by Jason Crawford · December 15, 2021 · 1 min read
When people say things like “we were promised flying cars,” I sometimes wonder, “who promised this?”
I guess this is what they mean. From a 1959 ad that ran in the LA Times:
“They’re working on it!” the ad claims. “Some of this is happening already.” (Implying, of course, that some of it was still pretty speculative.)
The ability to “dial” a book, lecture, or demonstration is here; the ultrasound dishwasher, automatic bed-maker, and flying car sadly are not.
But here’s what’s most interesting to me: First, the reference, without explanation or justification, to “tomorrow’s higher standard of living”—something people simply assumed was coming. Second, that it was uncontroversial that this higher standard of living would require more electricity. Finally, the boasting of doubling electricity production in ten years. As I’ve pointed out, society once had a different fundamental attitude towards growth.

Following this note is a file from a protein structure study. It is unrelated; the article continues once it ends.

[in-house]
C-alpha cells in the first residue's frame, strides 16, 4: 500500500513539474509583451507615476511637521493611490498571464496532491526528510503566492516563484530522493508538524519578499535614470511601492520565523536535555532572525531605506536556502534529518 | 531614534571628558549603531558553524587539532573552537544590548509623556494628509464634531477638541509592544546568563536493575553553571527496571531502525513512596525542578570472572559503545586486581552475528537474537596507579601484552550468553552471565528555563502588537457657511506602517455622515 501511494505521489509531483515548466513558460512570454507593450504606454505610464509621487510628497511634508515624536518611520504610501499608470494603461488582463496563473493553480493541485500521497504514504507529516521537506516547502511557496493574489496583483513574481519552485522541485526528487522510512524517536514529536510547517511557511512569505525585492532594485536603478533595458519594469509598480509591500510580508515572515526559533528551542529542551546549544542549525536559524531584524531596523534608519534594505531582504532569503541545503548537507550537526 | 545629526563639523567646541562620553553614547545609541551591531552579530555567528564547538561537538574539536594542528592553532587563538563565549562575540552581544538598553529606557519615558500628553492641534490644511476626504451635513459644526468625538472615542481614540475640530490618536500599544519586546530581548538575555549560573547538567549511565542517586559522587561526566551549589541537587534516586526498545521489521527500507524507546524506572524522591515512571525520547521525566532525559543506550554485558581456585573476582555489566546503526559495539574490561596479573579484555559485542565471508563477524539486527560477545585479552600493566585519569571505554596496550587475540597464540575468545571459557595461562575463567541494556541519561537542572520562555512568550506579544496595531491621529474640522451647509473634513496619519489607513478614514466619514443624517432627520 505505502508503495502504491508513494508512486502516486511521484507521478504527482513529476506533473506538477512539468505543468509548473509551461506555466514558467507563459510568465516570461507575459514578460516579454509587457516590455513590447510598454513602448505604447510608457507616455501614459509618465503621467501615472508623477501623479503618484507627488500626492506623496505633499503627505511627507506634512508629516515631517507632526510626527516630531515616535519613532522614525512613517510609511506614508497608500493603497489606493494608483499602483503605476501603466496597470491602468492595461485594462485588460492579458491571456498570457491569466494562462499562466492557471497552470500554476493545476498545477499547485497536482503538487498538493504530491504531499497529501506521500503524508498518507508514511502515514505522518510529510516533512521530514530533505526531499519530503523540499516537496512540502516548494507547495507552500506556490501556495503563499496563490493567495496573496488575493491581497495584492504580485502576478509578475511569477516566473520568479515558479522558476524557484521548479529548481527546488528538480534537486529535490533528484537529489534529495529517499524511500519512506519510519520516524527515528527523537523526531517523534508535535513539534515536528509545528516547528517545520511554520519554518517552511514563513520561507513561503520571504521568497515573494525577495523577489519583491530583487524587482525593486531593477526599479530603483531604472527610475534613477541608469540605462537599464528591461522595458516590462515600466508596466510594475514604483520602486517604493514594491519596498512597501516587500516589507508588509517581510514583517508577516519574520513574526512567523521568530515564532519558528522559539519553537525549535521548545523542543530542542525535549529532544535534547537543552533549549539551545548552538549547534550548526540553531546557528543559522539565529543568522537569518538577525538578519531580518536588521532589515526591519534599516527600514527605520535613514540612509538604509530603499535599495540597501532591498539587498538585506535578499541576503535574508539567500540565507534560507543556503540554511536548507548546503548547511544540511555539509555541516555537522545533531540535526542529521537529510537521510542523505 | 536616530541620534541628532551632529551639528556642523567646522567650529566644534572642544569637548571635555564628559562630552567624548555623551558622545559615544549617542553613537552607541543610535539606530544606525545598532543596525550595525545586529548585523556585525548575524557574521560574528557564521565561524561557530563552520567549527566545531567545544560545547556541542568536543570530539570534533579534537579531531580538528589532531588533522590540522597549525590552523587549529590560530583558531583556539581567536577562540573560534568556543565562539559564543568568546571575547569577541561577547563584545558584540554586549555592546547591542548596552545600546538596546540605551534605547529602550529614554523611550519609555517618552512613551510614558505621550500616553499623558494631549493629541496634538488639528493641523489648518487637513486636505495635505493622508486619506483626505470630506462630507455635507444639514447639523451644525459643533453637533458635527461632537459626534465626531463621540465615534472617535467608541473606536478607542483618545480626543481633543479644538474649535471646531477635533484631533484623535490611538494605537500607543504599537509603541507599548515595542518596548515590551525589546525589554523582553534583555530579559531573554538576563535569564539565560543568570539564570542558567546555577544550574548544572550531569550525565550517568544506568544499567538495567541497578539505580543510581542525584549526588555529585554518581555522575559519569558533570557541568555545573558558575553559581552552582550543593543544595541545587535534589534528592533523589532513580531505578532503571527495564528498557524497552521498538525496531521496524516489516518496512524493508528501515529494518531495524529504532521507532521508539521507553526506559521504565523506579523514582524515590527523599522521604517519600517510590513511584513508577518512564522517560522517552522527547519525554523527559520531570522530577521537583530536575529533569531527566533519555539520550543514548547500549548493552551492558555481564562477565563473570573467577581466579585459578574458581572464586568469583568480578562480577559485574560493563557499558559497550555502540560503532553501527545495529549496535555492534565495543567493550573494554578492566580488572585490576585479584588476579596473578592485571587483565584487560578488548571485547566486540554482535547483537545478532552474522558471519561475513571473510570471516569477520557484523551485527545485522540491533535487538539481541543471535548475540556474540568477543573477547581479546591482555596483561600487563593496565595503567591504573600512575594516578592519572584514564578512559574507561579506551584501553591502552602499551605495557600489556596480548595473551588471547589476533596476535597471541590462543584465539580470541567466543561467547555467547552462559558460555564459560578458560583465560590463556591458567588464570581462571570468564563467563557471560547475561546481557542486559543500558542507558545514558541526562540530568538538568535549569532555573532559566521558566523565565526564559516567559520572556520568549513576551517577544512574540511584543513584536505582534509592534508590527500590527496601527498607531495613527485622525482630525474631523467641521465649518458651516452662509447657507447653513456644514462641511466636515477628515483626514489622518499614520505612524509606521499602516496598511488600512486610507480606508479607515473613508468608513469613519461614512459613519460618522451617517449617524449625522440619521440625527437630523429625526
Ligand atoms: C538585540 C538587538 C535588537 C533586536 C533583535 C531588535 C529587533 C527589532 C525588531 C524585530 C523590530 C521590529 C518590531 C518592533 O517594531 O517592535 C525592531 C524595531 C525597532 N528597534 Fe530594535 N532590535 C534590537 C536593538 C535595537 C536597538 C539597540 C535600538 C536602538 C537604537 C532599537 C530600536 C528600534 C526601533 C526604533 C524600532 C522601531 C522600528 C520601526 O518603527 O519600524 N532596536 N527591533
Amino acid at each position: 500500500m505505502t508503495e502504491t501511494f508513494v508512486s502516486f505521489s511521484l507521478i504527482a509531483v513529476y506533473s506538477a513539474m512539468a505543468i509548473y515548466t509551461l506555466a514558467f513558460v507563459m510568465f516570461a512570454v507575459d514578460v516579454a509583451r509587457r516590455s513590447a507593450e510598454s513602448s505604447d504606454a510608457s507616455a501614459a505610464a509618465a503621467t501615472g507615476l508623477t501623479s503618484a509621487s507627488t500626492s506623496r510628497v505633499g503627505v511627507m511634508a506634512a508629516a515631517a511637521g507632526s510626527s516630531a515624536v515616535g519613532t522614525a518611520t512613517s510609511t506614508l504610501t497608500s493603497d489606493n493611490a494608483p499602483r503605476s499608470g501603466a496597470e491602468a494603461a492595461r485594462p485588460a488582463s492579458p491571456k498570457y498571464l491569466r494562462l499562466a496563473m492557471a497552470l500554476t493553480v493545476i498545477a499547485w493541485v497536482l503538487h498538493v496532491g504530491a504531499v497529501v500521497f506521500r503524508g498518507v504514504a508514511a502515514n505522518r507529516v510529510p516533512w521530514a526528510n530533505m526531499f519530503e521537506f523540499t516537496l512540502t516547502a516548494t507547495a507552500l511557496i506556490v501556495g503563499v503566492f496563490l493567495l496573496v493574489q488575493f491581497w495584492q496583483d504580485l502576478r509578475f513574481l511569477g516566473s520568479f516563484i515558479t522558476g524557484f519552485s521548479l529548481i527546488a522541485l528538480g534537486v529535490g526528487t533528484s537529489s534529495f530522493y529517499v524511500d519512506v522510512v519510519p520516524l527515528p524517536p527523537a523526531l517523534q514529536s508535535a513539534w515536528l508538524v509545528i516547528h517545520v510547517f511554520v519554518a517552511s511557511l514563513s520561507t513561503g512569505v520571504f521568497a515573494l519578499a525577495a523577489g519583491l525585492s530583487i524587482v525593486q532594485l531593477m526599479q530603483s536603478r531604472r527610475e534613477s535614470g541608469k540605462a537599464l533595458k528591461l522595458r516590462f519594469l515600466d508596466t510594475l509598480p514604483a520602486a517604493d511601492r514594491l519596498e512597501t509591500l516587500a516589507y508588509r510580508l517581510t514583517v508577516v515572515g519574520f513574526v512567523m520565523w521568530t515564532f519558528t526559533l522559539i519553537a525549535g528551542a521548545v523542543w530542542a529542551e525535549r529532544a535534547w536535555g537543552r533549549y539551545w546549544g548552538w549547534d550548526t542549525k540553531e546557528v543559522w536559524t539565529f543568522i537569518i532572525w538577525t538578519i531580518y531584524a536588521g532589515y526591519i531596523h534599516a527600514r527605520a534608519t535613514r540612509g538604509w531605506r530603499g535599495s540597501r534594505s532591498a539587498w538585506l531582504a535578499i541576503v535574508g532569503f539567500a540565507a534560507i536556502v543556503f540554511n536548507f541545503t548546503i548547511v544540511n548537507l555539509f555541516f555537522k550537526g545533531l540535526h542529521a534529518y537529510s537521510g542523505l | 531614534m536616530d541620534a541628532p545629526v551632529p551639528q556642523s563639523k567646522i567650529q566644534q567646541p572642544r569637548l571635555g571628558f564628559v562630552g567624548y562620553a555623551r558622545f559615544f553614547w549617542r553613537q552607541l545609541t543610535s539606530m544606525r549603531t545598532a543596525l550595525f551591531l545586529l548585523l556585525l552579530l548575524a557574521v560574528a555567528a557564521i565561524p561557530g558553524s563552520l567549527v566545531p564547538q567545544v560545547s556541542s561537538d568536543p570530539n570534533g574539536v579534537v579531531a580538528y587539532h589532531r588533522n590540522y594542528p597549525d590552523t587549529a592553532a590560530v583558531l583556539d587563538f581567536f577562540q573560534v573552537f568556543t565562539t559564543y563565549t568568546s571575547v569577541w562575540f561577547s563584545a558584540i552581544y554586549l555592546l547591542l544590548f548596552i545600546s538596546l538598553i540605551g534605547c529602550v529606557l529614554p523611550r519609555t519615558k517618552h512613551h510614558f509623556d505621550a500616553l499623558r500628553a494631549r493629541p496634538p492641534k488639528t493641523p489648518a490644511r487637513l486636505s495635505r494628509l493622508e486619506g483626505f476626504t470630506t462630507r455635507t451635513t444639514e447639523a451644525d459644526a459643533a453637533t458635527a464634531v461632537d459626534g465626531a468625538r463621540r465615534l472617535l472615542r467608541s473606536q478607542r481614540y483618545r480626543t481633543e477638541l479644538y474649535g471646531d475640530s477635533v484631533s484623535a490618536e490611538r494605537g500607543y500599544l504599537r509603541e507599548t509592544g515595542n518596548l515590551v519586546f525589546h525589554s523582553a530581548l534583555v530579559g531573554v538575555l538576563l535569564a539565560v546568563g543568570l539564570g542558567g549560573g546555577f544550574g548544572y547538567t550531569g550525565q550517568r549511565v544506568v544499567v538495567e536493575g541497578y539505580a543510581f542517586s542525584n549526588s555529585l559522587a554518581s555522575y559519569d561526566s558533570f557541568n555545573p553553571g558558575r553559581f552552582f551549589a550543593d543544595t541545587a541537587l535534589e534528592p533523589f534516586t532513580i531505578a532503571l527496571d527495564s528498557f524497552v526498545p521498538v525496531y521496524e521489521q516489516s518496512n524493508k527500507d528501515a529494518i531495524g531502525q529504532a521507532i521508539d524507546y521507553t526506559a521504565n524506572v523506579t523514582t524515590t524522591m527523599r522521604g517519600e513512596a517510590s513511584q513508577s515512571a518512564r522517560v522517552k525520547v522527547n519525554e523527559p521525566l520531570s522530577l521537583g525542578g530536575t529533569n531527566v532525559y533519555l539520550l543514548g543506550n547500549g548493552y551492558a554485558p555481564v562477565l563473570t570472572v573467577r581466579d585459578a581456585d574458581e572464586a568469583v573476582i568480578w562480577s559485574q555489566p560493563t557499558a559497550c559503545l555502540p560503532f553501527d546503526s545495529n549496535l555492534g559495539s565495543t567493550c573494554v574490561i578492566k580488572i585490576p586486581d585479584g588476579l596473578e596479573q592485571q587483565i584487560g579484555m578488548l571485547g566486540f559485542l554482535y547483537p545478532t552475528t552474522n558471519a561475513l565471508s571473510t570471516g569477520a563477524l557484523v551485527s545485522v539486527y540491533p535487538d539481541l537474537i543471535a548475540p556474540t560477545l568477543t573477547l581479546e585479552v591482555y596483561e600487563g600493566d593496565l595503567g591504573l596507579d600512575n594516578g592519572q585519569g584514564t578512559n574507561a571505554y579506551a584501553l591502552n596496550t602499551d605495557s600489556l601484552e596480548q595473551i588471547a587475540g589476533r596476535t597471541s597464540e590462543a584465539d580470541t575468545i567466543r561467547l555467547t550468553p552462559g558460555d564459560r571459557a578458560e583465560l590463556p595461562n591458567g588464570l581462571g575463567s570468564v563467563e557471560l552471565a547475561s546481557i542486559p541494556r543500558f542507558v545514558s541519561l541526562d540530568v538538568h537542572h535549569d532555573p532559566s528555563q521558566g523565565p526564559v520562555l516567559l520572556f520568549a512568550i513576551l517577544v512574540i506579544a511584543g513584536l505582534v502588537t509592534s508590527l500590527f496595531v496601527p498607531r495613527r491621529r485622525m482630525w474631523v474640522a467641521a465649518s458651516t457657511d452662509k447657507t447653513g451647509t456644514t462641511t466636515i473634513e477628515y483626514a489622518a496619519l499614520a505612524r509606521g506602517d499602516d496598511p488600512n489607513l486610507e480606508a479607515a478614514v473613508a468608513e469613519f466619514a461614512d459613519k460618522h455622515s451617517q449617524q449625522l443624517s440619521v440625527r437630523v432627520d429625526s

The US did, in fact, approximately double electricity generation every decade from 1950 until 1973—the year of the oil crisis—after which electricity growth never really recovered. It took almost thirty years to double again, from 1973 to 2000, during which time it was just keeping up with population growth; that is, per-capita energy usage was not increasing. And since 2005, even the total amount produced has been flat:
“The electric companies are resolved,” the ad says, to maintain for America “the best electric power service in the world.” Well, we are still one of the top overall producers, second only to China:
But since the oil shocks, I’d say that “resolve” has been shaken.
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